The magazine was intended to directly take on Sports Illustrated with an appeal to a younger, hipper crowd. “It’s Rolling Stone crossed with Sports Illustrated,” Skipper said in the ESPN oral history “Those Guys Have All the Fun.”
“Everything we wanted to do was a clear delineation with that’s them and that’s old, and that’s last generation, and that’s the thing that happened yesterday,” he added.
Skipper estimated on a recent episode of Bill Simmons’s podcast at The Ringer that in the mid-2000s the magazine earned a profit of $30 million to $40 million annually, though this likely includes other ESPN products that were bundled with it. Its success helped propel Skipper up the ESPN hierarchy to president of the company.
But not only has the world of print publishing changed radically since then, so has ESPN.
Skipper, who spoke frequently about the importance of storytelling and rigorous journalism, is no longer at ESPN. He resigned in 2017 after what he described as an extortion attempt related to a purchase of cocaine.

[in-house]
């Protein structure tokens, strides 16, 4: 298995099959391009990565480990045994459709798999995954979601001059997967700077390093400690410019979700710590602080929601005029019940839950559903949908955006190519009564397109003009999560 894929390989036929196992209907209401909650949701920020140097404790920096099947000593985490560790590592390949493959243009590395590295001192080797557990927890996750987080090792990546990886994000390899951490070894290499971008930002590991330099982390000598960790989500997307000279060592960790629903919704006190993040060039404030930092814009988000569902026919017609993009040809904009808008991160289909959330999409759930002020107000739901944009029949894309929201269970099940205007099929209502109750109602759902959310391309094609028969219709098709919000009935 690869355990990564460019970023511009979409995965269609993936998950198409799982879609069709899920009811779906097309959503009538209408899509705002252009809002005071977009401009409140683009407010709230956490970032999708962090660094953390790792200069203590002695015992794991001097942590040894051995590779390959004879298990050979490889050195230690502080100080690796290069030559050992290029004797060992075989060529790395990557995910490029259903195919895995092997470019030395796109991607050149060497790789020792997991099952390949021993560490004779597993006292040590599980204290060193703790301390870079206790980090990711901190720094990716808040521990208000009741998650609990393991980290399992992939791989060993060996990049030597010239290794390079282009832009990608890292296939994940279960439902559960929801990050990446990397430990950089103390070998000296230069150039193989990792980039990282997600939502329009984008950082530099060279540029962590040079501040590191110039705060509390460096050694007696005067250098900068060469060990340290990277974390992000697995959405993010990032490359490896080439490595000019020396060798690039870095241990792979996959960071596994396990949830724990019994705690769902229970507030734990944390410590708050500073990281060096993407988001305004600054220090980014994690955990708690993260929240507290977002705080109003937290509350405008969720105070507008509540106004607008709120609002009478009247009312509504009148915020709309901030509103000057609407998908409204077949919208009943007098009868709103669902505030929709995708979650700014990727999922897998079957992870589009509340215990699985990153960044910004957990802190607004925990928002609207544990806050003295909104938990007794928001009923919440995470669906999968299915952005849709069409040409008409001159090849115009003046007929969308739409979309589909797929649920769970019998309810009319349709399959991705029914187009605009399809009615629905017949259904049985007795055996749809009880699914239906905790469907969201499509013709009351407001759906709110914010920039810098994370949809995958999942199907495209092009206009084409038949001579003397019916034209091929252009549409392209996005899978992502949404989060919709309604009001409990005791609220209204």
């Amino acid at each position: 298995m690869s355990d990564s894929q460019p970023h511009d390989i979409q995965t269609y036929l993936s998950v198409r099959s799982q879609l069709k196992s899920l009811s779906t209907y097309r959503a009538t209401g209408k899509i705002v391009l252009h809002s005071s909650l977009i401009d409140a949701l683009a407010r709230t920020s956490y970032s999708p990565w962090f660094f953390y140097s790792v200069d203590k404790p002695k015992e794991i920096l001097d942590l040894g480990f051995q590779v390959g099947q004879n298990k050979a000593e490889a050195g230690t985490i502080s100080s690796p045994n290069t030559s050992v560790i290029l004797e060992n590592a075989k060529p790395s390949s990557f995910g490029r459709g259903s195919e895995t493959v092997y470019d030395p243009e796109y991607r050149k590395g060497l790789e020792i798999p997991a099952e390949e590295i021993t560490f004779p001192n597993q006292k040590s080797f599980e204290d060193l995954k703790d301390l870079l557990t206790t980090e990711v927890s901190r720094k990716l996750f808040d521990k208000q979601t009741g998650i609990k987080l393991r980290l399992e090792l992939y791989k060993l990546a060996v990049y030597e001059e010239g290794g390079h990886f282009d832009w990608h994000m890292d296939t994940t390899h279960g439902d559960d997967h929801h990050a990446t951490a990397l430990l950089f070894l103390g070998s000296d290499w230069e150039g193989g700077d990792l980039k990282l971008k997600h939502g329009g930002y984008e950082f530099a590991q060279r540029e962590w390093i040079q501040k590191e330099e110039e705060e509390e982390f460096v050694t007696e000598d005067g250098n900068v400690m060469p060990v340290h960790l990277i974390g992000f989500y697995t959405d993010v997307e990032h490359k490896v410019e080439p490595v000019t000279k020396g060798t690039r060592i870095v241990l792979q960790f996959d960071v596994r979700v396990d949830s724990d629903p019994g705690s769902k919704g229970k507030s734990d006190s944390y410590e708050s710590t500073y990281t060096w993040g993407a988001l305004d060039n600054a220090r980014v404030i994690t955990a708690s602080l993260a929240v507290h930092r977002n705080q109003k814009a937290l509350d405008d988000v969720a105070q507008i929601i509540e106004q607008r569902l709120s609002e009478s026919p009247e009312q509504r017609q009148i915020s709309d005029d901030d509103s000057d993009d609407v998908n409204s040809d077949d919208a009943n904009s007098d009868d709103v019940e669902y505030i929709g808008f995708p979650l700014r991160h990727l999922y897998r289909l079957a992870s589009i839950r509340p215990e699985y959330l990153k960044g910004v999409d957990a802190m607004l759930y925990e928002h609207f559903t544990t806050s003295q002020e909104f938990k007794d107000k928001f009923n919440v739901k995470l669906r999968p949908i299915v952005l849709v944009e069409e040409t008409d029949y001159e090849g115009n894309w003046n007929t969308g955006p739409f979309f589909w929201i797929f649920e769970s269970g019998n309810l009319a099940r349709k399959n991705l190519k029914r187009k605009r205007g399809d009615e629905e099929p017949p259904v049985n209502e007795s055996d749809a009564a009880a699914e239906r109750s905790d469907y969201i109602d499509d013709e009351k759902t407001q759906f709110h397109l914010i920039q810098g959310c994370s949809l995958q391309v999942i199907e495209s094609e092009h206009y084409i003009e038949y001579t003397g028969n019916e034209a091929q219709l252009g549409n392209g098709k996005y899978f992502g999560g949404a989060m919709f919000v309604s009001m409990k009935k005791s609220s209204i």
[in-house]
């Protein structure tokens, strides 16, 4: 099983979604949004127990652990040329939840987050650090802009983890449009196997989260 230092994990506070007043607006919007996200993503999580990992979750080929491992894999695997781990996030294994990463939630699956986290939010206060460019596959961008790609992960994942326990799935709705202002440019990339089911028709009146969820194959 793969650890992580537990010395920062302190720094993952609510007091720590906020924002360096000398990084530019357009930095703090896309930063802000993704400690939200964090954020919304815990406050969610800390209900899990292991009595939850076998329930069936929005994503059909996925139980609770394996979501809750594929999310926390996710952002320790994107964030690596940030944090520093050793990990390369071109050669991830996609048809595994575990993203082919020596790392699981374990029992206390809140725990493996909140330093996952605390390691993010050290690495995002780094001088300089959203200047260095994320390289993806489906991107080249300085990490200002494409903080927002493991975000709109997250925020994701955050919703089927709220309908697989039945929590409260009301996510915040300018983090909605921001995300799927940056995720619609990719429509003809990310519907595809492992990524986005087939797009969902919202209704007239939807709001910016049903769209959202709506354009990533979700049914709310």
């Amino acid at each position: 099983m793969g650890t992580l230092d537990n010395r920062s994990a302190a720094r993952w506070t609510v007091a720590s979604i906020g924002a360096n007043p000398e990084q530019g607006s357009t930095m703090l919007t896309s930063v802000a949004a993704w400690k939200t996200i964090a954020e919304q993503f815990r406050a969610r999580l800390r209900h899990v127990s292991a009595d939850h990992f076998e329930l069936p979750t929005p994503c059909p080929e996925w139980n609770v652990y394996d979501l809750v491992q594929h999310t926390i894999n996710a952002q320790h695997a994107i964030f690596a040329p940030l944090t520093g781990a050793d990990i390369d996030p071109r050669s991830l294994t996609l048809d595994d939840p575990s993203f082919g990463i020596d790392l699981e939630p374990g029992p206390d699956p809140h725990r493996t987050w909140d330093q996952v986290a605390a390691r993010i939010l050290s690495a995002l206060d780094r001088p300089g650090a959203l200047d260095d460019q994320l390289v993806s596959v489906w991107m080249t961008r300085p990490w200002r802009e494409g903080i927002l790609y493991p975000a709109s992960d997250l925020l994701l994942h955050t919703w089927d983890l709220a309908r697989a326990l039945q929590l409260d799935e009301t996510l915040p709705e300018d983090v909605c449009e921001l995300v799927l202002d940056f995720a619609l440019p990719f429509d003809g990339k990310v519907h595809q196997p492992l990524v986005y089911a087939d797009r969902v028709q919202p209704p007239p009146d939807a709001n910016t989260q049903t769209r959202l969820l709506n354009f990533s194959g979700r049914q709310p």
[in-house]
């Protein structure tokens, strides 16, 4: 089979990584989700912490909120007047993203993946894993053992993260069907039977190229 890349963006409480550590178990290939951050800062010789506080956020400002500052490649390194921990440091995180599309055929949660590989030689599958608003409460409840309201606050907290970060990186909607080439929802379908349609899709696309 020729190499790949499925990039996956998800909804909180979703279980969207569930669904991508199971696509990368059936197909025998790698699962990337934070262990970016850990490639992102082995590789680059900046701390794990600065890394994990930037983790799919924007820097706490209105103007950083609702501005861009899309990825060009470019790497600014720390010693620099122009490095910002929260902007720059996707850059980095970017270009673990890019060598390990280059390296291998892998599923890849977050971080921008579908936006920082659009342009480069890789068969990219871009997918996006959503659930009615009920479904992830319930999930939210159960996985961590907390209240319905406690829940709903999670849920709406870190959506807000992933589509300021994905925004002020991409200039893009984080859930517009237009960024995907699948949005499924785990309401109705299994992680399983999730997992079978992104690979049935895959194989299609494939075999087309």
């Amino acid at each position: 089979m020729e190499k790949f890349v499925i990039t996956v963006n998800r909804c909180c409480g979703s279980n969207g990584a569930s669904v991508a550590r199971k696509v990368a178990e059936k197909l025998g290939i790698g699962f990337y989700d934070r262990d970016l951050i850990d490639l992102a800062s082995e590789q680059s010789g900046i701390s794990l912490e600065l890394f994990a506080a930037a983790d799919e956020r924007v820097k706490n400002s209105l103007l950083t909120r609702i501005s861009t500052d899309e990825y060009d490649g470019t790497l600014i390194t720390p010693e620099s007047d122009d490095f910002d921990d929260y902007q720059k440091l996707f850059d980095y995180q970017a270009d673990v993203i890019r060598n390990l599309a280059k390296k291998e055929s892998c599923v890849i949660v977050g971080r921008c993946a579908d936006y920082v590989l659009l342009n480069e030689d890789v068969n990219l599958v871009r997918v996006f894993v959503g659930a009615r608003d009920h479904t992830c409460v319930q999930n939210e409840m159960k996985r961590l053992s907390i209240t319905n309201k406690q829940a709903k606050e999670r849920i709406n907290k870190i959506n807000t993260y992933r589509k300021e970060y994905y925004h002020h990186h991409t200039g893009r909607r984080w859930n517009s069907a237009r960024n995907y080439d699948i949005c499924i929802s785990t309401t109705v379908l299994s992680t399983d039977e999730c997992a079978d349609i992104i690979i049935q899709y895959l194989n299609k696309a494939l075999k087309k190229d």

In the last several years, ESPN has undergone successive rounds of layoffs. The company is still highly profitable, but its growth has ground to a halt as consumers continue to abandon pay television. In 2011, about 100 million Americans subscribed to a television package with ESPN. That number is down to less than 85 million, a loss of hundreds of millions of dollars annually.
As the company has reoriented toward a future in digital video, it has shed some of its high-minded projects. Grantland, a sports and pop culture site built in Simmons’s image, was shut down in 2015. FiveThirtyEight, a data-heavy sports and politics site created by Nate Silver, was transferred to ESPN’s corporate sibling ABC News last year. Subscriptions to ESPN Insider, a fantasy sports and gambling-heavy section of ESPN’s website which used to be merged with the magazine, were instead merged in August into ESPN+, ESPN’s new subscription digital video service.
Under the new president, Jimmy Pitaro, ESPN has focused on getting back into the good graces of the N.F.L. and rapidly growing ESPN+ by filling it with thousands of sports contests.